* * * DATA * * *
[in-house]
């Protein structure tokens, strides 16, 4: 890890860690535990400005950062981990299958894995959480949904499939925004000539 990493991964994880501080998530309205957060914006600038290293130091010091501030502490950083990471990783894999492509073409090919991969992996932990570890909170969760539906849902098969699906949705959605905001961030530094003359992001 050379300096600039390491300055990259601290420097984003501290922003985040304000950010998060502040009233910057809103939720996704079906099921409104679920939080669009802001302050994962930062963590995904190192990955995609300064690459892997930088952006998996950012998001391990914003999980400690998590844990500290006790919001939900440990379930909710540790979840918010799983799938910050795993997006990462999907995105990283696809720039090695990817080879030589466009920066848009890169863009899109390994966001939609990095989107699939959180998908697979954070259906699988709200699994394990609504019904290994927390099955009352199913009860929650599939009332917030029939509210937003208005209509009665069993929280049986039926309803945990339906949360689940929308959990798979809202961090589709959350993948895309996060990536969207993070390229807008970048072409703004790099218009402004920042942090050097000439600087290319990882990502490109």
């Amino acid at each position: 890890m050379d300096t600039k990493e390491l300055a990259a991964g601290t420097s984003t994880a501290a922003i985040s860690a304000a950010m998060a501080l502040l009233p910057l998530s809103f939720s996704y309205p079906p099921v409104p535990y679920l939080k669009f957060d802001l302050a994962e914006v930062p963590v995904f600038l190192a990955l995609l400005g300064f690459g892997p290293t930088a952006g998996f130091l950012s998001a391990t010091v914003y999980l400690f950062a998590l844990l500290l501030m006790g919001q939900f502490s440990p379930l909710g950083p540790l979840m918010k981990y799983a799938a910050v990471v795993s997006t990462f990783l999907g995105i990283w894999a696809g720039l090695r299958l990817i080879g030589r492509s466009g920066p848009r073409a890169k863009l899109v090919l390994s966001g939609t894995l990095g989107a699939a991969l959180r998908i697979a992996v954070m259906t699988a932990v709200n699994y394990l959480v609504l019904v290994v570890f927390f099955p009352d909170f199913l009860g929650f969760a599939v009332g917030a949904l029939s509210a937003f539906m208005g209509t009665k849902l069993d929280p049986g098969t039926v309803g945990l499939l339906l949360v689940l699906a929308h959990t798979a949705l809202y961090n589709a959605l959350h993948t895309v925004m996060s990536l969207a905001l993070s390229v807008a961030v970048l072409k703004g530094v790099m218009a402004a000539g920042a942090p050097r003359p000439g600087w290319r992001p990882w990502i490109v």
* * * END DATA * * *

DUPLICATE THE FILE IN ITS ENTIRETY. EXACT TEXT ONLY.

[in-house]
């Protein structure tokens, strides 16, 4: 890890860690535990400005950062981990299958894995959480949904499939925004000539 990493991964994880501080998530309205957060914006600038290293130091010091501030502490950083990471990783894999492509073409090919991969992996932990570890909170969760539906849902098969699906949705959605905001961030530094003359992001 050379300096600039390491300055990259601290420097984003501290922003985040304000950010998060502040009233910057809103939720996704079906099921409104679920939080669009802001302050994962930062963590995904190192990955995609300064690459892997930088952006998996950012998001391990914003999980400690998590844990500290006790919001939900440990379930909710540790979840918010799983799938910050795993997006990462999907995105990283696809720039090695990817080879030589466009920066848009890169863009899109390994966001939609990095989107699939959180998908697979954070259906699988709200699994394990609504019904290994927390099955009352199913009860929650599939009332917030029939509210937003208005209509009665069993929280049986039926309803945990339906949360689940929308959990798979809202961090589709959350993948895309996060990536969207993070390229807008970048072409703004790099218009402004920042942090050097000439600087290319990882990502490109």
């Amino acid at each position: 890890m050379d300096t600039k990493e390491l300055a990259a991964g601290t420097s984003t994880a501290a922003i985040s860690a304000a950010m998060a501080l502040l009233p910057l998530s809103f939720s996704y309205p079906p099921v409104p535990y679920l939080k669009f957060d802001l302050a994962e914006v930062p963590v995904f600038l190192a990955l995609l400005g300064f690459g892997p290293t930088a952006g998996f130091l950012s998001a391990t010091v914003y999980l400690f950062a998590l844990l500290l501030m006790g919001q939900f502490s440990p379930l909710g950083p540790l979840m918010k981990y799983a799938a910050v990471v795993s997006t990462f990783l999907g995105i990283w894999a696809g720039l090695r299958l990817i080879g030589r492509s466009g920066p848009r073409a890169k863009l899109v090919l390994s966001g939609t894995l990095g989107a699939a991969l959180r998908i697979a992996v954070m259906t699988a932990v709200n699994y394990l959480v609504l019904v290994v570890f927390f099955p009352d909170f199913l009860g929650f969760a599939v009332g917030a949904l029939s509210a937003f539906m208005g209509t009665k849902l069993d929280p049986g098969t039926v309803g945990l499939l339906l949360v689940l699906a929308h959990t798979a949705l809202y961090n589709a959605l959350h993948t895309v925004m996060s990536l969207a905001l993070s390229v807008a961030v970048l072409k703004g530094v790099m218009a402004a000539g920042a942090p050097r003359p000439g600087w290319r992001p990882w990502i490109v």